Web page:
Peekaboo! Dwarf Goats Have Object Permanence Too

103 Peekaboo! Dwarf Goats Have Object Permanence Too
Yuri Kravchenko/

Things continue to exist even when we can’t see them, but until we’re old enough to understand that notion, it’s out of sight, out of mind. Object permanence is one of those things we figure out when we’re eight months to a year old. Now, according to new findings published in Applied Animal Behaviour Science, adorable dwarf goats understand object permanence too, Science reports.  

Previous work revealed that animals such as dogs, cats, and primates have reached certain stages of object permanence development. But only primates have approached stage 6, the highest stage humans have. Other animals might find it difficult to follow once-hidden objects, especially when there are complex movements involved. They fall for what’s called A-not-B errors. For humans, that’s when a baby is able to successfully, and repeatedly, locate a toy that’s hidden in box A, but when it’s moved to box B, they still look for it in box A -- even when they watched it being moved.


To see if object permanence exists in these wee little ungulates, a German team led by Jan Langbein from the Leibniz Institute for Farm Animal Biology conducted a series of experiments with female Nigerian dwarf goats (Capra aegagrus hircus).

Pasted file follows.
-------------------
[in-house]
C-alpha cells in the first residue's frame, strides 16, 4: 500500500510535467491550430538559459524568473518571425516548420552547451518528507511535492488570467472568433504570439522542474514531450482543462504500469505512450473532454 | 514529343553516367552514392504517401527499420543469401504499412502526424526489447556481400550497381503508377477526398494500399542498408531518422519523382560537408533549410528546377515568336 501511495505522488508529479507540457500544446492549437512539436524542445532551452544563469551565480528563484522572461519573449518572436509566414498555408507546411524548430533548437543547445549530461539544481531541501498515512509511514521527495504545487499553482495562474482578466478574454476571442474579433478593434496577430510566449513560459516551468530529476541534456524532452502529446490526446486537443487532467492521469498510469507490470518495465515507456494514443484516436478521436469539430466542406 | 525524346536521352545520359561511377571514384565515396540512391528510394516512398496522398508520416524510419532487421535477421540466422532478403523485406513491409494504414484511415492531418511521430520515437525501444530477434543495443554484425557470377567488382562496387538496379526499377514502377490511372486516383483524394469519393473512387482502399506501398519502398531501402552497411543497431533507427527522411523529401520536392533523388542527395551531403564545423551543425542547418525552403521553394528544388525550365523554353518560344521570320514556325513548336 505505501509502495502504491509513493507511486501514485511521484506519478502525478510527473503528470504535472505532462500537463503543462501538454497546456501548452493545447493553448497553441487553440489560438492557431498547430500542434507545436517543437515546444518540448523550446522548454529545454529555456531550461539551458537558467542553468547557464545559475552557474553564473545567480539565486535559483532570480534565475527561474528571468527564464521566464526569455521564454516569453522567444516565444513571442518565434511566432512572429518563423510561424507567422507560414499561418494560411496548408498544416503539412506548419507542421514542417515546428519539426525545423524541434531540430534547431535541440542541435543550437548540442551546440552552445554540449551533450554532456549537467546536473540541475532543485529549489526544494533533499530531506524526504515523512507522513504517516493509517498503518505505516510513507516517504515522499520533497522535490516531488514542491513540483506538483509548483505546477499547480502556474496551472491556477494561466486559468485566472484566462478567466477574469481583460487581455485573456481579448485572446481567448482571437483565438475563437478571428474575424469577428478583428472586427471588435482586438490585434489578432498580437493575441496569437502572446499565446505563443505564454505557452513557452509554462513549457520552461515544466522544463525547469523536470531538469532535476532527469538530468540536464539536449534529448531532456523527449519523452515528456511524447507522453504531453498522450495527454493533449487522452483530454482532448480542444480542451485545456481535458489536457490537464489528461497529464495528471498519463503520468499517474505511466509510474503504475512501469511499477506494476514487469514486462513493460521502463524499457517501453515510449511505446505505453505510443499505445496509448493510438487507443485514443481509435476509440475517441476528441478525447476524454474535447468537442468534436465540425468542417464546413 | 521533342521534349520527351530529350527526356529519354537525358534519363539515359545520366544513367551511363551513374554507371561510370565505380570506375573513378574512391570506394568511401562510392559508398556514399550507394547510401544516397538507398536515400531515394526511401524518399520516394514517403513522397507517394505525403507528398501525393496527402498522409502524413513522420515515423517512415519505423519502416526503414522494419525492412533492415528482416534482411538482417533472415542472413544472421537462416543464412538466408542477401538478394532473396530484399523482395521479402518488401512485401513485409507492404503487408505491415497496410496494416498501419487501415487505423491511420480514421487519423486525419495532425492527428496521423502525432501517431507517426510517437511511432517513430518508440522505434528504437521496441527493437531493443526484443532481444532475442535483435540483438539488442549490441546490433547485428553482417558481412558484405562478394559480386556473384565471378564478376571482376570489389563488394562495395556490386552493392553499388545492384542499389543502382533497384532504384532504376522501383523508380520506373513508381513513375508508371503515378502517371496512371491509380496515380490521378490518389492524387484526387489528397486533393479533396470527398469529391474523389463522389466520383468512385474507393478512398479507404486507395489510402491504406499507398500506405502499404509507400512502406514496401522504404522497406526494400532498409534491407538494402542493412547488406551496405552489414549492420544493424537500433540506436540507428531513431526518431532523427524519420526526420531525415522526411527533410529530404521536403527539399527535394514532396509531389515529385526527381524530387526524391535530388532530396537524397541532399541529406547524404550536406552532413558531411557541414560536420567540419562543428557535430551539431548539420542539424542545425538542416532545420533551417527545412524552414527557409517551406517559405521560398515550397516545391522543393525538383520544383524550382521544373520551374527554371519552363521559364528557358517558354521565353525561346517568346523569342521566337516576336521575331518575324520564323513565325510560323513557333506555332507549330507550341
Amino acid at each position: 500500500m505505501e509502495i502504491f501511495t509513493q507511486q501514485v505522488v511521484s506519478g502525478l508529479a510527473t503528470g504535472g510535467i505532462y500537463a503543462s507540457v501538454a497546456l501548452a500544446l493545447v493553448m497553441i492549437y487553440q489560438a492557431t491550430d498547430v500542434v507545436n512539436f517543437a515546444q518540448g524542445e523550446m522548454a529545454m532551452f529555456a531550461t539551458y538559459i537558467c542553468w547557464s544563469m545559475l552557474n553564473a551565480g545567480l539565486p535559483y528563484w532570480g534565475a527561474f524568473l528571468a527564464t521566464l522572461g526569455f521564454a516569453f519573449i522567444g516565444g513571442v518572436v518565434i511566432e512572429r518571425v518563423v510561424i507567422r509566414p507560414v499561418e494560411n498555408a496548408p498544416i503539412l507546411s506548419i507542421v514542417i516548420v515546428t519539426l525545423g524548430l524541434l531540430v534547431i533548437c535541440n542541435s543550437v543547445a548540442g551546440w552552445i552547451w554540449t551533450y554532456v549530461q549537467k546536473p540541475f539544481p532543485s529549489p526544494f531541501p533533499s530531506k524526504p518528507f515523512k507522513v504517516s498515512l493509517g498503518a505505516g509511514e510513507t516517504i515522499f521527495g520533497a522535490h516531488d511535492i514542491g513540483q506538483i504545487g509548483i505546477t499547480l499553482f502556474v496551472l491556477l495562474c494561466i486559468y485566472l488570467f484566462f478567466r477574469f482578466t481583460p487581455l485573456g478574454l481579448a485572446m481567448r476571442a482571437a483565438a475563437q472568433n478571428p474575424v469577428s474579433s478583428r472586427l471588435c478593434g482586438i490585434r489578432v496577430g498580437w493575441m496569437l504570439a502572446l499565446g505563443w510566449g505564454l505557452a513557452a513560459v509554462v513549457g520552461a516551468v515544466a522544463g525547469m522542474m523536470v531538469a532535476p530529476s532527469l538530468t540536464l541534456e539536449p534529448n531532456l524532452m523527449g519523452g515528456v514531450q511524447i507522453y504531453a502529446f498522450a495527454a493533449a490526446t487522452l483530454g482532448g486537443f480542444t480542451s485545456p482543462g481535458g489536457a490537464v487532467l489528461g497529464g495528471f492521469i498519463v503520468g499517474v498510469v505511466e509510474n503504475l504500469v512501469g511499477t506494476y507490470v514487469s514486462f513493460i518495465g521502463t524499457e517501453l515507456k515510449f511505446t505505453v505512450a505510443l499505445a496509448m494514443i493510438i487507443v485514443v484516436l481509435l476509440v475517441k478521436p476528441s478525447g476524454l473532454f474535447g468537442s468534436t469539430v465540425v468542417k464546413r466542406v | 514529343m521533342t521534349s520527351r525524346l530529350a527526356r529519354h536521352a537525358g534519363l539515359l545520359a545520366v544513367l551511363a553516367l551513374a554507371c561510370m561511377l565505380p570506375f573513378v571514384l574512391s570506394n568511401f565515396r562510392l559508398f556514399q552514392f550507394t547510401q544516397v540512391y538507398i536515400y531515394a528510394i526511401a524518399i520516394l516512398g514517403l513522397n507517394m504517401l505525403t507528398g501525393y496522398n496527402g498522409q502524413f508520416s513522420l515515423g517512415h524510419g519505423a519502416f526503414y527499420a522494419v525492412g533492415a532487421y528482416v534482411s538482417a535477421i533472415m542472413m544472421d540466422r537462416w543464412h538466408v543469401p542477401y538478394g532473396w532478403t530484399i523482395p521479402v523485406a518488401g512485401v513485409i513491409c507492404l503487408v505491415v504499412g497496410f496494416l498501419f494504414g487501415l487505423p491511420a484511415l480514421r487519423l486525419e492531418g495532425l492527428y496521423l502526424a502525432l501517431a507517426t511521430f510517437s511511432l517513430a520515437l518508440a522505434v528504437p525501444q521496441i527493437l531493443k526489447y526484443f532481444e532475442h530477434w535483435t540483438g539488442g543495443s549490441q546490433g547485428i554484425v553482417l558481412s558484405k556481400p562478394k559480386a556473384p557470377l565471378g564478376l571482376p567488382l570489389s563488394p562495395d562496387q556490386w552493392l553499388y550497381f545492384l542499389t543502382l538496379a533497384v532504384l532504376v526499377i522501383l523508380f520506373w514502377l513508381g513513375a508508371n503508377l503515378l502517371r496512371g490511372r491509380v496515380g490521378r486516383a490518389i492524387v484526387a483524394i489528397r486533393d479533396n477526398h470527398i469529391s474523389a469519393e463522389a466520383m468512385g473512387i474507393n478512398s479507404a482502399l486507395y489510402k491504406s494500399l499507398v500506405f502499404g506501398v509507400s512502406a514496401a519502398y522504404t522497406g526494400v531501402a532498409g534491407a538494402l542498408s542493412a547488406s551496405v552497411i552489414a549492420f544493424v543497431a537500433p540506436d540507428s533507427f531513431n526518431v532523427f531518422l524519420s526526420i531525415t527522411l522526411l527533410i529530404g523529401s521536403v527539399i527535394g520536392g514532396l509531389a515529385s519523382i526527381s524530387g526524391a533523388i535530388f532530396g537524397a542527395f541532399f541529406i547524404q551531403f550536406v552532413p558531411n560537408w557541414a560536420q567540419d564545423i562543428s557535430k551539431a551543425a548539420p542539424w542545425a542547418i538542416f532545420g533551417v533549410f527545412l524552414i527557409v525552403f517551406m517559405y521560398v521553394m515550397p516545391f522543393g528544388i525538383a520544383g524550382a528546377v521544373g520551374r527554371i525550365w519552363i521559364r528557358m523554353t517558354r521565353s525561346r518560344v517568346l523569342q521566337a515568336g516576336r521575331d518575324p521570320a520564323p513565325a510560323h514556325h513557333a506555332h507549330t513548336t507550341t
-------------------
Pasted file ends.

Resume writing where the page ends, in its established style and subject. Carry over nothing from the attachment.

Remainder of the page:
First, they wanted to see if dwarf goats committed the A-not-B error. The critters watched as a researcher hid a tasty piece of uncooked pasta beneath the same plastic cup several times. When the pasta was then hidden in full sight of the goats under an empty cup nearby, six out of nine goats successfully located it, Science reports. The dwarf goats showed only a small prevalence to commit the A-not-B error.

Then the team investigated the goats’ ability to track the movements of hidden objects in a crossed transposition task: The pasta reward was hidden in one of two hiding places (cups) as the goats watched, but then the researchers changed the locations of the cups to see if the goats could follow the baited one and choose it at the new position. In these tasks, the goats weren’t so successful if the two cups were identical. But they were pretty good at locating the pasta treat if the two cups had different colors or shapes. 

These findings, they write, provide the first evidence that dwarf goats might be able to keep track of hidden objects that cross paths during transposition by encoding visual feature cues. Keeping track of that trajectory implies that these little goats have reached a higher stage of object permanence than any another nonprimate mammal, Science reports.


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